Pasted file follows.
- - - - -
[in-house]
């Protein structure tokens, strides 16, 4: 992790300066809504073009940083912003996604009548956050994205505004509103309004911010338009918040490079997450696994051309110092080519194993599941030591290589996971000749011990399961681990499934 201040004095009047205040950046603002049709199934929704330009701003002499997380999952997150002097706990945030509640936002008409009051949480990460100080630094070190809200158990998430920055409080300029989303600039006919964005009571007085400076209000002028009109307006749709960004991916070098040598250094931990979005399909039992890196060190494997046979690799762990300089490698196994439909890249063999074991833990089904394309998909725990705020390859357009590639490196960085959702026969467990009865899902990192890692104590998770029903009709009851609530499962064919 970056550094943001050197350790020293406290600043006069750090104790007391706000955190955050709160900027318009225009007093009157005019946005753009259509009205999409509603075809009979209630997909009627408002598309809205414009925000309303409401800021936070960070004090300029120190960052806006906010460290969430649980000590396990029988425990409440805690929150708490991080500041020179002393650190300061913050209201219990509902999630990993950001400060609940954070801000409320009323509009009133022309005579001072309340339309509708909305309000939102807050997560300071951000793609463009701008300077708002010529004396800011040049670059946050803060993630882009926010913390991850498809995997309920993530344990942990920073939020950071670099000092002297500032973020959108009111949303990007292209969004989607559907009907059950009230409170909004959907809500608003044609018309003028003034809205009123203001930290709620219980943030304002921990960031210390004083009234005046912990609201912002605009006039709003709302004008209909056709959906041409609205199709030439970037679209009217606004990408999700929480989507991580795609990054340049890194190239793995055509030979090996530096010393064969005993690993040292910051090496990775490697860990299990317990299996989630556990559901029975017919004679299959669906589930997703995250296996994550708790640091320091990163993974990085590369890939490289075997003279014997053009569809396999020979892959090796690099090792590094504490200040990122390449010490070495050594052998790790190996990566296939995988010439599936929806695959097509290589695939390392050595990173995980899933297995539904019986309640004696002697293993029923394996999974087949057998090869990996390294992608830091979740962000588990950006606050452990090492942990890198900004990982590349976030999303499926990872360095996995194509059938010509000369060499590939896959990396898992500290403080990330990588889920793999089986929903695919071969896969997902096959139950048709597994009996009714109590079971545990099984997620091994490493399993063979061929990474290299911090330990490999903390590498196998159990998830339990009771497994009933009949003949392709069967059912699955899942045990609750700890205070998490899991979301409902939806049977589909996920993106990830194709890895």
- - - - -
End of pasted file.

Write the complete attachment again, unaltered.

[in-house]
């Protein structure tokens, strides 16, 4: 992790300066809504073009940083912003996604009548956050994205505004509103309004911010338009918040490079997450696994051309110092080519194993599941030591290589996971000749011990399961681990499934 201040004095009047205040950046603002049709199934929704330009701003002499997380999952997150002097706990945030509640936002008409009051949480990460100080630094070190809200158990998430920055409080300029989303600039006919964005009571007085400076209000002028009109307006749709960004991916070098040598250094931990979005399909039992890196060190494997046979690799762990300089490698196994439909890249063999074991833990089904394309998909725990705020390859357009590639490196960085959702026969467990009865899902990192890692104590998770029903009709009851609530499962064919 970056550094943001050197350790020293406290600043006069750090104790007391706000955190955050709160900027318009225009007093009157005019946005753009259509009205999409509603075809009979209630997909009627408002598309809205414009925000309303409401800021936070960070004090300029120190960052806006906010460290969430649980000590396990029988425990409440805690929150708490991080500041020179002393650190300061913050209201219990509902999630990993950001400060609940954070801000409320009323509009009133022309005579001072309340339309509708909305309000939102807050997560300071951000793609463009701008300077708002010529004396800011040049670059946050803060993630882009926010913390991850498809995997309920993530344990942990920073939020950071670099000092002297500032973020959108009111949303990007292209969004989607559907009907059950009230409170909004959907809500608003044609018309003028003034809205009123203001930290709620219980943030304002921990960031210390004083009234005046912990609201912002605009006039709003709302004008209909056709959906041409609205199709030439970037679209009217606004990408999700929480989507991580795609990054340049890194190239793995055509030979090996530096010393064969005993690993040292910051090496990775490697860990299990317990299996989630556990559901029975017919004679299959669906589930997703995250296996994550708790640091320091990163993974990085590369890939490289075997003279014997053009569809396999020979892959090796690099090792590094504490200040990122390449010490070495050594052998790790190996990566296939995988010439599936929806695959097509290589695939390392050595990173995980899933297995539904019986309640004696002697293993029923394996999974087949057998090869990996390294992608830091979740962000588990950006606050452990090492942990890198900004990982590349976030999303499926990872360095996995194509059938010509000369060499590939896959990396898992500290403080990330990588889920793999089986929903695919071969896969997902096959139950048709597994009996009714109590079971545990099984997620091994490493399993063979061929990474290299911090330990490999903390590498196998159990998830339990009771497994009933009949003949392709069967059912699955899942045990609750700890205070998490899991979301409902939806049977589909996920993106990830194709890895």